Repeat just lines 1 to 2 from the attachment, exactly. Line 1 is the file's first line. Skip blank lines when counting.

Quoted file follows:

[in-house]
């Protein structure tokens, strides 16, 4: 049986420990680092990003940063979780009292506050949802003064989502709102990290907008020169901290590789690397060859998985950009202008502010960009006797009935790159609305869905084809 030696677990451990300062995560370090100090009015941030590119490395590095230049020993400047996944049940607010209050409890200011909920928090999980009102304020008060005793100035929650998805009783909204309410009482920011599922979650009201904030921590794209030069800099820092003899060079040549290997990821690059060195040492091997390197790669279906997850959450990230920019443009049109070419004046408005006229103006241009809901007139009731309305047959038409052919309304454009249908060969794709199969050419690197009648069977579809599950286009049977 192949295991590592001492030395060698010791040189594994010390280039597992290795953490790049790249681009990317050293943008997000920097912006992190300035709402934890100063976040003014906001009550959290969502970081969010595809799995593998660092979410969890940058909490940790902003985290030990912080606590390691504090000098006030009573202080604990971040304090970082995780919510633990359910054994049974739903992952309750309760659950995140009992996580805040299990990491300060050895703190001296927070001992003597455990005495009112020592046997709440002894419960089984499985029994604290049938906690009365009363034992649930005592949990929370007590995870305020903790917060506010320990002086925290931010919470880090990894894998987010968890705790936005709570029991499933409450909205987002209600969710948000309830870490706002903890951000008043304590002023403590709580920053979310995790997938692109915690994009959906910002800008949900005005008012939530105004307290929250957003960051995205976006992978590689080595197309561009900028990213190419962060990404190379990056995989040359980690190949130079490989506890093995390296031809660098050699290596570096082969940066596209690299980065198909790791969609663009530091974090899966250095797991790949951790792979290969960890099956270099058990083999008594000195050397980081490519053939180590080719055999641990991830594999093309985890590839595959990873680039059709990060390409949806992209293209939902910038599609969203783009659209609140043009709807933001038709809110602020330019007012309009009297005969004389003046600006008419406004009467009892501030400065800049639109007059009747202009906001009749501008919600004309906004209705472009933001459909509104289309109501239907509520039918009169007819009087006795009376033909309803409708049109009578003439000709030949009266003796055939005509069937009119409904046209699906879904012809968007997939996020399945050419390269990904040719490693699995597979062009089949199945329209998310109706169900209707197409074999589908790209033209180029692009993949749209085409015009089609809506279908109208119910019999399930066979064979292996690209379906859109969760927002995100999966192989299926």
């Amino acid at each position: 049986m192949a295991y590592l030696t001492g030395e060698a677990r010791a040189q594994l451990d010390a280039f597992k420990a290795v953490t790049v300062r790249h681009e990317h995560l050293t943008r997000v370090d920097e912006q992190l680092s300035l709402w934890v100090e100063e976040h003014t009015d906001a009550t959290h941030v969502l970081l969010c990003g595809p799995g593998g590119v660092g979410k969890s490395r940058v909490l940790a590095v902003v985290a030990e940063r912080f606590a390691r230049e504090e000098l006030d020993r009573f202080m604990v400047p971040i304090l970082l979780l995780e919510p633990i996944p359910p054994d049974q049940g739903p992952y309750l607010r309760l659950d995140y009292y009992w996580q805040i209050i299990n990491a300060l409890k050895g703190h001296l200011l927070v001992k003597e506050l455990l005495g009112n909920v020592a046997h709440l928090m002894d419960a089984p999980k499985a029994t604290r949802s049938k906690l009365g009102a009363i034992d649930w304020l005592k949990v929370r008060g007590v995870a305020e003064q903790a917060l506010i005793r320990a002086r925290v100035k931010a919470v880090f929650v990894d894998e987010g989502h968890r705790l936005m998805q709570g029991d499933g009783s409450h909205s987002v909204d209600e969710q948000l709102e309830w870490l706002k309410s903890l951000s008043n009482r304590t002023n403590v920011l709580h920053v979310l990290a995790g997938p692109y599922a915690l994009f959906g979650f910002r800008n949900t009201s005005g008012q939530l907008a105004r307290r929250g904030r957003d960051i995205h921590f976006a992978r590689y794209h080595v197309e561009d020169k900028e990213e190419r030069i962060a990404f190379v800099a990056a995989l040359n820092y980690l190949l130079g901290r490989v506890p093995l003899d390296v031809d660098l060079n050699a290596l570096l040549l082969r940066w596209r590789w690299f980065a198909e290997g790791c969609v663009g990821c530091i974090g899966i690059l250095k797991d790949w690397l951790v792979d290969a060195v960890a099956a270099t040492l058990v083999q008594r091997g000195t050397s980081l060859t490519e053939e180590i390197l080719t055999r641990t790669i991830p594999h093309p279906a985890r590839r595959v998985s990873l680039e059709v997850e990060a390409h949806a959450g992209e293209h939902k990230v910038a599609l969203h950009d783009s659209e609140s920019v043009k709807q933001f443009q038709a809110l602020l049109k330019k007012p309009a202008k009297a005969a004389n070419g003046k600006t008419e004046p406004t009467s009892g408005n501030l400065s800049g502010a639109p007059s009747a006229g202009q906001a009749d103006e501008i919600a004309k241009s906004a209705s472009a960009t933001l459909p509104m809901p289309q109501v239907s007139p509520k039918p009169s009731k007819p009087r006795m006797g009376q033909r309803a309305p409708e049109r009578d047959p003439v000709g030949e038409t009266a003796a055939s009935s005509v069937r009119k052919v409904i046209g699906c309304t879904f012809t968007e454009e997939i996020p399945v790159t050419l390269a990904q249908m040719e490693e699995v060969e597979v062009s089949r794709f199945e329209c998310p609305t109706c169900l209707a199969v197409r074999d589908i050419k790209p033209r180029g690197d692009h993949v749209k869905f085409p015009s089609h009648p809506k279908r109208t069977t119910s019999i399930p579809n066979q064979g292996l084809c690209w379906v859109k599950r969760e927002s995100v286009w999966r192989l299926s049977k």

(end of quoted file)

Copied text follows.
[in-house]
């Protein structure tokens, strides 16, 4: 049986420990680092990003940063979780009292506050949802003064989502709102990290907008020169901290590789690397060859998985950009202008502010960009006797009935790159609305869905084809 030696677990451990300062995560370090100090009015941030590119490395590095230049020993400047996944049940607010209050409890200011909920928090999980009102304020008060005793100035929650998805009783909204309410009482920011599922979650009201904030921590794209030069800099820092003899060079040549290997990821690059060195040492091997390197790669279906997850959450990230920019443009049109070419004046408005006229103006241009809901007139009731309305047959038409052919309304454009249908060969794709199969050419690197009648069977579809599950286009049977 192949295991590592001492030395060698010791040189594994010390280039597992290795953490790049790249681009990317050293943008997000920097912006992190300035709402934890100063976040003014906001009550959290969502970081969010595809799995593998660092979410969890940058909490940790902003985290030990912080606590390691504090000098006030009573202080604990971040304090970082995780919510633990359910054994049974739903992952309750309760659950995140009992996580805040299990990491300060050895703190001296927070001992003597455990005495009112020592046997709440002894419960089984499985029994604290049938906690009365009363034992649930005592949990929370007590995870305020903790917060506010320990002086925290931010919470880090990894894998987010968890705790936005709570029991499933409450909205987002209600969710948000309830870490706002903890951000008043304590002023403590709580920053979310995790997938692109915690994009959906910002800008949900005005008012939530105004307290929250957003960051995205976006992978590689080595197309561009900028990213190419962060990404190379990056995989040359980690190949130079490989506890093995390296031809660098050699290596570096082969940066596209690299980065198909790791969609663009530091974090899966250095797991790949951790792979290969960890099956270099058990083999008594000195050397980081490519053939180590080719055999641990991830594999093309985890590839595959990873680039059709990060390409949806992209293209939902910038599609969203783009659209609140043009709807933001038709809110602020330019007012309009009297005969004389003046600006008419406004009467009892501030400065800049639109007059009747202009906001009749501008919600004309906004209705472009933001459909509104289309109501239907509520039918009169007819009087006795009376033909309803409708049109009578003439000709030949009266003796055939005509069937009119409904046209699906879904012809968007997939996020399945050419390269990904040719490693699995597979062009089949199945329209998310109706169900209707197409074999589908790209033209180029692009993949749209085409015009089609809506279908109208119910019999399930066979064979292996690209379906859109969760927002995100999966192989299926």